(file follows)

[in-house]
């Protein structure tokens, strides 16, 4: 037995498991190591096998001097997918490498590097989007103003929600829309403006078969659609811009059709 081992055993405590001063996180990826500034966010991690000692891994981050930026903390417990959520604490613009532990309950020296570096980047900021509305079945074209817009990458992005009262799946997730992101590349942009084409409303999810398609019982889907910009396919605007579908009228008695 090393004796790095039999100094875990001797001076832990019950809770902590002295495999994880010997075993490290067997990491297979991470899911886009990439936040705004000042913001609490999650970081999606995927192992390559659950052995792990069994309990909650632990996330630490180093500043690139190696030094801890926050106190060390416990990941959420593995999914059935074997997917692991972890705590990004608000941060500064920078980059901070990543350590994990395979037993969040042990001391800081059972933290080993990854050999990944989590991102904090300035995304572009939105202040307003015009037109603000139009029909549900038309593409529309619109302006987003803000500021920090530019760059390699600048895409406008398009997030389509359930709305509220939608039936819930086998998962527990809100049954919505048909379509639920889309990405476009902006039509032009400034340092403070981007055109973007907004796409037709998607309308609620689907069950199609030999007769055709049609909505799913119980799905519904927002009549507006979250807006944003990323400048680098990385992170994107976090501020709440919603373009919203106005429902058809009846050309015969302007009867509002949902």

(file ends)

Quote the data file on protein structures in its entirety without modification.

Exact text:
[in-house]
């Protein structure tokens, strides 16, 4: 037995498991190591096998001097997918490498590097989007103003929600829309403006078969659609811009059709 081992055993405590001063996180990826500034966010991690000692891994981050930026903390417990959520604490613009532990309950020296570096980047900021509305079945074209817009990458992005009262799946997730992101590349942009084409409303999810398609019982889907910009396919605007579908009228008695 090393004796790095039999100094875990001797001076832990019950809770902590002295495999994880010997075993490290067997990491297979991470899911886009990439936040705004000042913001609490999650970081999606995927192992390559659950052995792990069994309990909650632990996330630490180093500043690139190696030094801890926050106190060390416990990941959420593995999914059935074997997917692991972890705590990004608000941060500064920078980059901070990543350590994990395979037993969040042990001391800081059972933290080993990854050999990944989590991102904090300035995304572009939105202040307003015009037109603000139009029909549900038309593409529309619109302006987003803000500021920090530019760059390699600048895409406008398009997030389509359930709305509220939608039936819930086998998962527990809100049954919505048909379509639920889309990405476009902006039509032009400034340092403070981007055109973007907004796409037709998607309308609620689907069950199609030999007769055709049609909505799913119980799905519904927002009549507006979250807006944003990323400048680098990385992170994107976090501020709440919603373009919203106005429902058809009846050309015969302007009867509002949902």